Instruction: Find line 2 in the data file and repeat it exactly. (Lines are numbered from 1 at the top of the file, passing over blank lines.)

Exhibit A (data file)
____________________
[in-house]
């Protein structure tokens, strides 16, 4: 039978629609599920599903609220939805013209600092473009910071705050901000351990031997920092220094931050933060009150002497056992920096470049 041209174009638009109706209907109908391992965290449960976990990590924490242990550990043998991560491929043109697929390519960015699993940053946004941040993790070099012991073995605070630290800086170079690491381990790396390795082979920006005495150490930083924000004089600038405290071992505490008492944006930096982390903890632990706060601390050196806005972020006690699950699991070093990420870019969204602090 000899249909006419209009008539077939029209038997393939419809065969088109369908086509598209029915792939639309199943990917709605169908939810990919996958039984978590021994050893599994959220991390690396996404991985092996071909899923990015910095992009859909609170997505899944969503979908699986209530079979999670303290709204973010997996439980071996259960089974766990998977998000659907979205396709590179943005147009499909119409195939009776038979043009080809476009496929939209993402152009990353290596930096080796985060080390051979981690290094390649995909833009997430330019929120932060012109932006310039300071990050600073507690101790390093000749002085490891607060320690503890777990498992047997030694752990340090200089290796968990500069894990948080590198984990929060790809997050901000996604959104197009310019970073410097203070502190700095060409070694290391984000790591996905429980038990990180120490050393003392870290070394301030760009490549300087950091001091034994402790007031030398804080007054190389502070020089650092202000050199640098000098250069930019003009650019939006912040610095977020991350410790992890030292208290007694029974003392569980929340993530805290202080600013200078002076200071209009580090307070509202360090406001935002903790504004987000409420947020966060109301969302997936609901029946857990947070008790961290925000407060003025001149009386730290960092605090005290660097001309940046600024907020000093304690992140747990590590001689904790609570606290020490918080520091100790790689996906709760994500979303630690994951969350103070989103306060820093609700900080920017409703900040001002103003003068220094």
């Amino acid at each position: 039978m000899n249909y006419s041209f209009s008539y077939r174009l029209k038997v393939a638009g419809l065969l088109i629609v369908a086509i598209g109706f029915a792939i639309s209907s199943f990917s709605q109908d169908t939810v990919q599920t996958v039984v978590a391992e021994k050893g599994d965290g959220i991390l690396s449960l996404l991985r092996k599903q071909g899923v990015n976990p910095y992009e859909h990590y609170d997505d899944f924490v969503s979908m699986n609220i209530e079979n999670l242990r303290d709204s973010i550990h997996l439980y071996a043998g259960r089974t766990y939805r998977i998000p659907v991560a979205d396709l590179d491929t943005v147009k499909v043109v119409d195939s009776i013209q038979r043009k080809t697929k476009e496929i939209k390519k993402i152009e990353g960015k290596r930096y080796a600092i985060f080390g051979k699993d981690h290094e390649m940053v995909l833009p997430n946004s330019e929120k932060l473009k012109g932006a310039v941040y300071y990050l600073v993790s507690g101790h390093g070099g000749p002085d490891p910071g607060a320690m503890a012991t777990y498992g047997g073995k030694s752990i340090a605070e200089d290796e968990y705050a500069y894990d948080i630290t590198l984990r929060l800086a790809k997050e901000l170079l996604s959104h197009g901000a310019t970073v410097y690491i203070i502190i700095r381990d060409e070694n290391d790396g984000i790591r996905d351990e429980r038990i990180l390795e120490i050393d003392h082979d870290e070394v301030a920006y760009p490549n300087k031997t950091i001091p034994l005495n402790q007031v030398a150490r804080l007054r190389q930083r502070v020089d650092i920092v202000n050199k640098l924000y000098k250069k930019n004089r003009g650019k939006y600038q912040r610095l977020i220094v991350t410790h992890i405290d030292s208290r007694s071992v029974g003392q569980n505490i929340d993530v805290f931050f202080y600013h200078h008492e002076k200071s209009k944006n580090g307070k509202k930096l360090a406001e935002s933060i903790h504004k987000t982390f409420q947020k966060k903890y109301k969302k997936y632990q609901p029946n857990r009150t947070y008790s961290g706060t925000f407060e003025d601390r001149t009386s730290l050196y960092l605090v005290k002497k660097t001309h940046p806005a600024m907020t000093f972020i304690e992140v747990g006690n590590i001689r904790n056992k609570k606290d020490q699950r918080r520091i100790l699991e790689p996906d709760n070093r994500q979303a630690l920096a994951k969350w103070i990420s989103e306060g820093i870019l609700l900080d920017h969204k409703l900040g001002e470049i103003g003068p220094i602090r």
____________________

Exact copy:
């Protein structure tokens, strides 16, 4: 039978629609599920599903609220939805013209600092473009910071705050901000351990031997920092220094931050933060009150002497056992920096470049 041209174009638009109706209907109908391992965290449960976990990590924490242990550990043998991560491929043109697929390519960015699993940053946004941040993790070099012991073995605070630290800086170079690491381990790396390795082979920006005495150490930083924000004089600038405290071992505490008492944006930096982390903890632990706060601390050196806005972020006690699950699991070093990420870019969204602090 000899249909006419209009008539077939029209038997393939419809065969088109369908086509598209029915792939639309199943990917709605169908939810990919996958039984978590021994050893599994959220991390690396996404991985092996071909899923990015910095992009859909609170997505899944969503979908699986209530079979999670303290709204973010997996439980071996259960089974766990998977998000659907979205396709590179943005147009499909119409195939009776038979043009080809476009496929939209993402152009990353290596930096080796985060080390051979981690290094390649995909833009997430330019929120932060012109932006310039300071990050600073507690101790390093000749002085490891607060320690503890777990498992047997030694752990340090200089290796968990500069894990948080590198984990929060790809997050901000996604959104197009310019970073410097203070502190700095060409070694290391984000790591996905429980038990990180120490050393003392870290070394301030760009490549300087950091001091034994402790007031030398804080007054190389502070020089650092202000050199640098000098250069930019003009650019939006912040610095977020991350410790992890030292208290007694029974003392569980929340993530805290202080600013200078002076200071209009580090307070509202360090406001935002903790504004987000409420947020966060109301969302997936609901029946857990947070008790961290925000407060003025001149009386730290960092605090005290660097001309940046600024907020000093304690992140747990590590001689904790609570606290020490918080520091100790790689996906709760994500979303630690994951969350103070989103306060820093609700900080920017409703900040001002103003003068220094």